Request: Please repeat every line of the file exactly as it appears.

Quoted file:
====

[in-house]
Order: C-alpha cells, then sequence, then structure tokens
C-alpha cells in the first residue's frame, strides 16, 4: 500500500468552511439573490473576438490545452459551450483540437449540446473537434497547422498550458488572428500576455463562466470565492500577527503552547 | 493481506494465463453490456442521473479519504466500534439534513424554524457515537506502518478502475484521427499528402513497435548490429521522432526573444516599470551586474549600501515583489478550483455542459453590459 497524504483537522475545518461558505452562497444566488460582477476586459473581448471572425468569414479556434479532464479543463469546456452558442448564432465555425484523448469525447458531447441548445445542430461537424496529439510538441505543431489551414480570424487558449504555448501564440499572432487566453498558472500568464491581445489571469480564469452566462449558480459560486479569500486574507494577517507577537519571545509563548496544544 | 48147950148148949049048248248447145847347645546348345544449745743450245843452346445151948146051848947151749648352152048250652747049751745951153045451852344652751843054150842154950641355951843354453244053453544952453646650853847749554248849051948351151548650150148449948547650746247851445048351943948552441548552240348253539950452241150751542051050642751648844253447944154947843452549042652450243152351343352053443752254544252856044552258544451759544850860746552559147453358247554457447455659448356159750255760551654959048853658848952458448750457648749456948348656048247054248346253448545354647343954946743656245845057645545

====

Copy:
[in-house]
Order: C-alpha cells, then sequence, then structure tokens
C-alpha cells in the first residue's frame, strides 16, 4: 500500500468552511439573490473576438490545452459551450483540437449540446473537434497547422498550458488572428500576455463562466470565492500577527503552547 | 493481506494465463453490456442521473479519504466500534439534513424554524457515537506502518478502475484521427499528402513497435548490429521522432526573444516599470551586474549600501515583489478550483455542459453590459 497524504483537522475545518461558505452562497444566488460582477476586459473581448471572425468569414479556434479532464479543463469546456452558442448564432465555425484523448469525447458531447441548445445542430461537424496529439510538441505543431489551414480570424487558449504555448501564440499572432487566453498558472500568464491581445489571469480564469452566462449558480459560486479569500486574507494577517507577537519571545509563548496544544 | 48147950148148949049048248248447145847347645546348345544449745743450245843452346445151948146051848947151749648352152048250652747049751745951153045451852344652751843054150842154950641355951843354453244053453544952453646650853847749554248849051948351151548650150148449948547650746247851445048351943948552441548552240348253539950452241150751542051050642751648844253447944154947843452549042652450243152351343352053443752254544252856044552258544451759544850860746552559147453358247554457447455659448356159750255760551654959048853658848952458448750457648749456948348656048247054248346253448545354647343954946743656245845057645545